When I was growing up there was always either bacon fat or lard being used in some form or fashion. We also used “crisco”, but there was always a container of lard in the refrigerator. I have very strong memories of visiting my grandmother, seeing her grab the lard container, and with a deft hand, toss it into a cast iron skillet, and prepare the best pork chops I ever had. I have never achieved the greatness of her pork chops, but I persist in trying. Good lard is the key.
Lard is pork fat that has been rendered (melted) down into a liquid, then strained and cooled. It imparts an amazing flavor to foods it’s cooked with. The best type of pork fat to get and render down is “leaf” fat, however, any pork fat will do and make a good tasting lard. Lard has a good smoke point (370°F/185°C), so you can do quite a lot with it.
I now live in Estonia, where pork fat is .05€ (about .05cents) a kilo – less than 2.5 Cents a pound!! We just bought 3.6 kilos for .18€.!!!!! It simply makes zero sense to me to buy lard, when I can render it in the oven on a slow Saturday.
Finding pork fat in the USA may be hard, depending upon the area you live in. When I was living in New York, I had a very hard time finding it. Check with your butcher to see if you can get it. Here in Estonia, it’s available at the farmer’s market in various shops.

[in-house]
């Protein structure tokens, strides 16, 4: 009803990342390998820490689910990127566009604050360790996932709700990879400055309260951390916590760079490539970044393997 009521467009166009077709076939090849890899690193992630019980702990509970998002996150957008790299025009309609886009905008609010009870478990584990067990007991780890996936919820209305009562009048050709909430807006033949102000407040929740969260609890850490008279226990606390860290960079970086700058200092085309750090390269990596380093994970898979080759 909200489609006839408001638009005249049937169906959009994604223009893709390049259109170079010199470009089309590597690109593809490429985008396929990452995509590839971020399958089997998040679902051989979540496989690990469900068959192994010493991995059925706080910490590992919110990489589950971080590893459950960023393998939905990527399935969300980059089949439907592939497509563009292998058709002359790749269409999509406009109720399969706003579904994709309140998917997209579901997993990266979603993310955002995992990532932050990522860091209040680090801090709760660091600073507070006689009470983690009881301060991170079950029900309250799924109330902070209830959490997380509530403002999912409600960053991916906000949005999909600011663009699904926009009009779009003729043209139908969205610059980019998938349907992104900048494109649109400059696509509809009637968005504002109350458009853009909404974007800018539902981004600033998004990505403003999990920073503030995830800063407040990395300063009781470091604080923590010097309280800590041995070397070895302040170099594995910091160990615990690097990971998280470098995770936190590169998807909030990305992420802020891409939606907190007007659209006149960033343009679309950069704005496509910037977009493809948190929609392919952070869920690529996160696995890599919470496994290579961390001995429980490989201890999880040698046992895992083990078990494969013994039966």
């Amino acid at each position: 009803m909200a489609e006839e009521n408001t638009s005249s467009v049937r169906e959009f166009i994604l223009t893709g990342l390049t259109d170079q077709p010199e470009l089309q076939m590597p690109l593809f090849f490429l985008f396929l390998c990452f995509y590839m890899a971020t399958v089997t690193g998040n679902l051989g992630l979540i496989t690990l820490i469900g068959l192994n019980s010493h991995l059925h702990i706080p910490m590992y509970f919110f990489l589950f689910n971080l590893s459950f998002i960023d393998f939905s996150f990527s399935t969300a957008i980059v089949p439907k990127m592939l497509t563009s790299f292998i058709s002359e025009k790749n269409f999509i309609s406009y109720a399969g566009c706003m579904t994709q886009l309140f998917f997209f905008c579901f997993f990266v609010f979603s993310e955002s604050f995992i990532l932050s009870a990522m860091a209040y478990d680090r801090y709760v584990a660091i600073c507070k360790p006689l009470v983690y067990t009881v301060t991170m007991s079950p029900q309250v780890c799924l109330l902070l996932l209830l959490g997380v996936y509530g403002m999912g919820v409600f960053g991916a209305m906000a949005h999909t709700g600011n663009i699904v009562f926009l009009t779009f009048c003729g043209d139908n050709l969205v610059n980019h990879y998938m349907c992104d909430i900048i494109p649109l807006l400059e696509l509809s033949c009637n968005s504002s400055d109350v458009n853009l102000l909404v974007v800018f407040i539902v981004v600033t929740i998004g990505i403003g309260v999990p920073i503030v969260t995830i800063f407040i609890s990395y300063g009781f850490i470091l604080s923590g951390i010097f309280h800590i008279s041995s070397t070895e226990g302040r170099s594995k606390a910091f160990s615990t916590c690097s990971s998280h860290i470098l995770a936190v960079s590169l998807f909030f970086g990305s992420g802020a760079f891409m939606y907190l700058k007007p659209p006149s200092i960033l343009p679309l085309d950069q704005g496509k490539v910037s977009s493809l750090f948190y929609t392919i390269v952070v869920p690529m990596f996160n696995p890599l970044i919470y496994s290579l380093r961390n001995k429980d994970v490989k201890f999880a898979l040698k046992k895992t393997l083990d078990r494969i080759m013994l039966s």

Rendering lard is really simple:
3.5 Kilos of Pork fat, chopped
The smaller the pieces of lard, the faster it’ll render. I have done it as whole pieces (see the first picture below), but that is messy and takes much longer. Chop it into pieces, or, alternatively, chill it in the freezer for about 30 minutes until almost frozen, and put it into a food processor to break it down even more.
You can render the fat on the stovetop or in the oven. I find the oven is the easiest method, as it doesn’t need to be continually watched.
Place chopped lard into a large high sided baking pan, and then into the oven set at 300F/150C. As the fat renders out, carefully remove the pan and tip the rendered fat into a heat-safe bowl. Continue to do this until no more fat is rendering out. Allow to cool to the touch, strain with cheesecloth, if needed, and pour into your containers for storage. I have used mason jars, or food safe bpa free containers.
Store lard in your refrigerator for 6 months to a year, making sure it is covered at all times. Lard will absorb other flavors if left uncovered. You can also freeze lard for use later. The 3.5 kilos we rendered will last us 6-8 months.
This process is the same if you are doing Tallow (rendered beef fat).